This restaurant on Cecil Street is changing the way we look at fine dining
In an accolade-saturated city where nearly every restaurant is vying for a Michelin star or a plaque in Asia’s 50 Best Restaurants books, stories told are as important as the dishes served. And when we dig a little deeper into each dish, does it actually speak of what the chef’s trying to put forth? Or is it all just hyperbole? I have to admit, when I was first told the story behind Preludio, I was left with numerous question marks in my head, and I’m sure everyone was, too. A restaurant operating on ‘chapters’ that last between 12 to 18 months using seasonal ingredients – though to be frank, that’s a given today – thus ensuring an ever-rotating menu?
Having opened in November, the decor of the cosy 44-seater, garden-facing restaurant is kept largely minimal, save for several paintings by the bar and welcome area. This is perfect, considering that the focus is on the food, as it should be. However, it’s fairly impossible to condense Preludio’s premise into a single sentence. Not only would it be oversimplifying the vision of executive chef Fernando Arevalo, mere words simply don’t do justice to what the restaurant is doing — his craft has to be experienced in person.
Preludio’s opening chapter is simply titled Monochrome, and, like the theme suggests, you’ll be seeing lots of black-and-white colour play (or lack thereof) in the dishes. There’ll be dishes that surprise — like Autumn, where a seemingly plain rice cracker sheet reveals a vibrant summer garden underneath when split open, or Irezumi, a dessert of sesame, yuzu, strawberries and baby basil, which is hands down, one of, if not the best goma ice cream I’ve had, with a slightly salty tinge that lifts the creamy and roasted flavours.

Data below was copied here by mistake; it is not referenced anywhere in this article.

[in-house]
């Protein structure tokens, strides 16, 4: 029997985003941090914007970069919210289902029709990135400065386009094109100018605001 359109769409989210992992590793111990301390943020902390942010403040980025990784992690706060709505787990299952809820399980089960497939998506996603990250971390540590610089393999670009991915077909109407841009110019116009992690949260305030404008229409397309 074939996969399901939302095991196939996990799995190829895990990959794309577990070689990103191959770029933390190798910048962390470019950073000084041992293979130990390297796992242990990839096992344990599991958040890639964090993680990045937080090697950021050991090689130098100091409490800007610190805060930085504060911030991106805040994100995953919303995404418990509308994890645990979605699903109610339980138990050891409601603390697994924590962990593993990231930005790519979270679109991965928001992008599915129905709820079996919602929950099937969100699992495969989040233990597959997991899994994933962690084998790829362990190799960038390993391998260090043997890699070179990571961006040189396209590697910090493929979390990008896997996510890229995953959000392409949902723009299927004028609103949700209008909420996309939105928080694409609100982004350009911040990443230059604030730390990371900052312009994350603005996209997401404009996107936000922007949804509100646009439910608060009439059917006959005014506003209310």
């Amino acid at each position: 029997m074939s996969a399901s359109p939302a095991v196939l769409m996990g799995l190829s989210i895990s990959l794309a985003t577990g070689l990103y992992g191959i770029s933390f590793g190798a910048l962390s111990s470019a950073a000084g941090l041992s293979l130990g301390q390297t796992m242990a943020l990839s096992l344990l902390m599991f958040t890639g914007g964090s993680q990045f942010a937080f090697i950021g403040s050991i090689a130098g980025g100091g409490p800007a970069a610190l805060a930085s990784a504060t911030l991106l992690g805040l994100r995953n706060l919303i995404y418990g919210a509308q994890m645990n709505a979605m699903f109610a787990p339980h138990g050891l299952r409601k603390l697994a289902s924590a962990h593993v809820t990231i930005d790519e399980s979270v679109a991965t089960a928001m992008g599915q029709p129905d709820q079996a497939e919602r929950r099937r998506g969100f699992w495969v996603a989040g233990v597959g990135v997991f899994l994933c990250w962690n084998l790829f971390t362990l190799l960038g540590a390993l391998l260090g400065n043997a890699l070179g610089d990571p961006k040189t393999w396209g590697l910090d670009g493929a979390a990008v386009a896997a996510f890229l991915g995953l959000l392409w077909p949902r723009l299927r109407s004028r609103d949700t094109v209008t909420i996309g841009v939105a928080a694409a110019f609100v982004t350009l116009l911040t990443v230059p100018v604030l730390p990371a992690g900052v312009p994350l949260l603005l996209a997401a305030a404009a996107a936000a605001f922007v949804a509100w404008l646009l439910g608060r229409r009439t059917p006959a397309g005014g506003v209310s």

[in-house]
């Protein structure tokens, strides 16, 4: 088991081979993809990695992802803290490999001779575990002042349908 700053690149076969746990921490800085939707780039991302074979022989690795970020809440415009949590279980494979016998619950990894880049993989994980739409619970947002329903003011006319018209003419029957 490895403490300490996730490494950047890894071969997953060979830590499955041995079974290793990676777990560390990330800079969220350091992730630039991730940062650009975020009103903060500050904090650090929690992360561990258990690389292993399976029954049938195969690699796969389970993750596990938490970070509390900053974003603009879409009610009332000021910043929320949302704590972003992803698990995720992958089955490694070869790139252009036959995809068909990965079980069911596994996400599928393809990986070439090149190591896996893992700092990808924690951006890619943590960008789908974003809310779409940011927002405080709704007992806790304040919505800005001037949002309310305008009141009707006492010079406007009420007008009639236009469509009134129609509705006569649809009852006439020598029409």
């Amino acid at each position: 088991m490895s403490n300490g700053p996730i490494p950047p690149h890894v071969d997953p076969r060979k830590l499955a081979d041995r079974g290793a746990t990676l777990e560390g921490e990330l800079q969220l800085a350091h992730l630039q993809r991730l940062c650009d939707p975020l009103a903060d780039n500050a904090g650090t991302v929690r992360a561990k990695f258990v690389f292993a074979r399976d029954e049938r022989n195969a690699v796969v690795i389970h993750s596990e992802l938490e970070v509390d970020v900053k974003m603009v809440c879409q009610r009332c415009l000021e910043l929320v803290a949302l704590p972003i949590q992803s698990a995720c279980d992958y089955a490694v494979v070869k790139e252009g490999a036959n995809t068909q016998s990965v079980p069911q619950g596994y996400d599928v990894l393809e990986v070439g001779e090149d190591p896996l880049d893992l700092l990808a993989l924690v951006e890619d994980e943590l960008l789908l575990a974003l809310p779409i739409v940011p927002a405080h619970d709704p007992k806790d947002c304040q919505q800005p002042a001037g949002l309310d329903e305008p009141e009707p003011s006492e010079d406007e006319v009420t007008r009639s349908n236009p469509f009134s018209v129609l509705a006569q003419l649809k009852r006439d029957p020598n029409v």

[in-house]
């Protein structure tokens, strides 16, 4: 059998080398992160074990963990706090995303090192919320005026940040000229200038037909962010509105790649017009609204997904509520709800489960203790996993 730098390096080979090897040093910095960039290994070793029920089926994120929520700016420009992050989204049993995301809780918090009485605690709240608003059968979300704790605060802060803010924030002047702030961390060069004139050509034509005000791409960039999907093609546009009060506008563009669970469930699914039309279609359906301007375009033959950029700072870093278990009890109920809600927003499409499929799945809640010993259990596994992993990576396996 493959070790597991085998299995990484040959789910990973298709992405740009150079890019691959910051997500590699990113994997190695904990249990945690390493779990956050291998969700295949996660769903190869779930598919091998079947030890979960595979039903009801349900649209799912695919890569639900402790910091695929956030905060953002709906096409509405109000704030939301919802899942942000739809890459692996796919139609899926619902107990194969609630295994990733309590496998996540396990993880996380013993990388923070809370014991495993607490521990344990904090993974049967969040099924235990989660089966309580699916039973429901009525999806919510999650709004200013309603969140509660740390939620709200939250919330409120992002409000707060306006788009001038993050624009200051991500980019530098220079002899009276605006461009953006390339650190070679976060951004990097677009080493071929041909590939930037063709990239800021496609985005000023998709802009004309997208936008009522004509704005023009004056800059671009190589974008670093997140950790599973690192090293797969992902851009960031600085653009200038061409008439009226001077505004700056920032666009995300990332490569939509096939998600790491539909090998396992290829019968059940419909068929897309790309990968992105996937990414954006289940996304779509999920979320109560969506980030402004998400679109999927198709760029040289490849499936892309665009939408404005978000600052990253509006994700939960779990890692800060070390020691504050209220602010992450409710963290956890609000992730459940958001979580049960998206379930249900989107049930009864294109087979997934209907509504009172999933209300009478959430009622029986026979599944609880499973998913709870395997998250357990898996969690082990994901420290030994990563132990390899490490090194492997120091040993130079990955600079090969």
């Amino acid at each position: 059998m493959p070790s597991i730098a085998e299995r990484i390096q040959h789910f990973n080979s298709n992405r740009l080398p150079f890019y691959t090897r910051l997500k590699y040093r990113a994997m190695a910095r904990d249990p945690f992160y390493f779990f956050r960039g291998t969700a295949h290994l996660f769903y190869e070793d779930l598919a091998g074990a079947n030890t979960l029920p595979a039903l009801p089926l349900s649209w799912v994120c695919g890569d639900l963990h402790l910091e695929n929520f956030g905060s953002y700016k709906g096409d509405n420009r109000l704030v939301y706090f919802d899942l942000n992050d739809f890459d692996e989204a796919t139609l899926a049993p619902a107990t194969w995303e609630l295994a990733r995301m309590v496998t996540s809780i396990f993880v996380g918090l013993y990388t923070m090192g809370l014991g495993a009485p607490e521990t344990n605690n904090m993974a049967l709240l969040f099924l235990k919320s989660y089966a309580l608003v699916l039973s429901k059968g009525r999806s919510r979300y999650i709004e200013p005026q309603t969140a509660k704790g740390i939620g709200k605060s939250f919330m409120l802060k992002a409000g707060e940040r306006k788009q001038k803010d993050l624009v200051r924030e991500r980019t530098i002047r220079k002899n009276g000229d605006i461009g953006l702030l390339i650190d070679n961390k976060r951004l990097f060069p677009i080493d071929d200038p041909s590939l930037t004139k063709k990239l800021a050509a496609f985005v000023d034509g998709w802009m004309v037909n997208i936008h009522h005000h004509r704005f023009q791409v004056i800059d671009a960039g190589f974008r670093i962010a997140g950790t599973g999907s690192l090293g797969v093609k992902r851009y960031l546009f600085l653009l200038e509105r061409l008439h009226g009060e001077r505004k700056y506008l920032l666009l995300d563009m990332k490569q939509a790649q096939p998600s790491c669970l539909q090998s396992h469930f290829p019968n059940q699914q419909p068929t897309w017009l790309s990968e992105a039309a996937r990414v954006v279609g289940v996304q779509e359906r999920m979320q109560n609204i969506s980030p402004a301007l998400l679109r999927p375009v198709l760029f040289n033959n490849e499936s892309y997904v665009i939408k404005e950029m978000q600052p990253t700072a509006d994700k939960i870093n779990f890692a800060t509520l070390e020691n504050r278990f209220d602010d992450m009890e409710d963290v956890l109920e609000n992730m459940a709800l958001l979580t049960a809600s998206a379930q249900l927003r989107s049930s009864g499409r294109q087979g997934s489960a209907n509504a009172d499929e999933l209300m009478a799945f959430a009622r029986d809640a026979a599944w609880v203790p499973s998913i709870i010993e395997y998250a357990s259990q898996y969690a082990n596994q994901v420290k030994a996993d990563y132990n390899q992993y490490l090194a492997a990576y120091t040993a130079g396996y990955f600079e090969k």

The dishes fill you slowly even if you don’t realise it. La Cortina serves just three morsels of butternut squash agnolotti with a drizzle of 25-year-old balsamic. Don’t wolf it down though, or you’ll miss the notes of orange, honey and lime. The Iberico pork presa (shoulder) is coated in a scrumptious squid ink crumb and, when served, leaves a waft of caramel in the air. It also comes with an unassuming yet delicious accompaniment of piennolo tomatoes. You’ll be met with a surprising burst of smoky, meaty flavours with each mouthful. The flavours, surprisingly, don’t come from the juices of the roasted pork presa, but from its air-drying and smoking process done in Italy. Regardless of which menu you select (the six-course for $168+, or eight-course for $218++), each dish leaves you wanting just one more mouthful, while also providing a wave of anticipation for the next course to follow.
The aforementioned monochromatic theme is even carried through Preludio’s wine pairings. And there’s nothing tacky about it, with Preludio steering clear of alternating red and white wines. Instead, the restaurant curates its wine list based on the colour of soil the grapes are grown and harvested in; white denotes soil that has bone or shell fragments, while black, ash.
The restaurant has mapped out its steps thoroughly, maintaining a strong balance between storytelling, presentation and execution. And while it definitely doesn’t need an award or two to validate its presence in our city, I’ll bet my bottom dollar a certain tyre company that does restaurant guides on the side will come a-knocking very soon.
182 Cecil Street
Tel: +65 6904 5686